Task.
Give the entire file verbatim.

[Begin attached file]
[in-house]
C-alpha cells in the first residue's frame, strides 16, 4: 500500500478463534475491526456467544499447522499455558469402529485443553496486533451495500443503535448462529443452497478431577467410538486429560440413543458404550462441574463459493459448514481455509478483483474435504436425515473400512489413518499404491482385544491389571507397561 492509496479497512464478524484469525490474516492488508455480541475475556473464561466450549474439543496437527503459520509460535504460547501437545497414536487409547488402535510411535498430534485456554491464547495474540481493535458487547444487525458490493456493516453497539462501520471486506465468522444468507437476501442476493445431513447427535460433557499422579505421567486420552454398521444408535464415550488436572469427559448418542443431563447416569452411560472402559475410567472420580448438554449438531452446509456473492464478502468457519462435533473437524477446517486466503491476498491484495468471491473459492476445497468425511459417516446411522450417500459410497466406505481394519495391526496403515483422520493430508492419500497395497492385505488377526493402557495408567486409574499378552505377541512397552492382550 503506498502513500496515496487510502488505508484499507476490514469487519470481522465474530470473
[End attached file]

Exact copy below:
[in-house]
C-alpha cells in the first residue's frame, strides 16, 4: 500500500478463534475491526456467544499447522499455558469402529485443553496486533451495500443503535448462529443452497478431577467410538486429560440413543458404550462441574463459493459448514481455509478483483474435504436425515473400512489413518499404491482385544491389571507397561 492509496479497512464478524484469525490474516492488508455480541475475556473464561466450549474439543496437527503459520509460535504460547501437545497414536487409547488402535510411535498430534485456554491464547495474540481493535458487547444487525458490493456493516453497539462501520471486506465468522444468507437476501442476493445431513447427535460433557499422579505421567486420552454398521444408535464415550488436572469427559448418542443431563447416569452411560472402559475410567472420580448438554449438531452446509456473492464478502468457519462435533473437524477446517486466503491476498491484495468471491473459492476445497468425511459417516446411522450417500459410497466406505481394519495391526496403515483422520493430508492419500497395497492385505488377526493402557495408567486409574499378552505377541512397552492382550 503506498502513500496515496487510502488505508484499507476490514469487519470481522465474530470473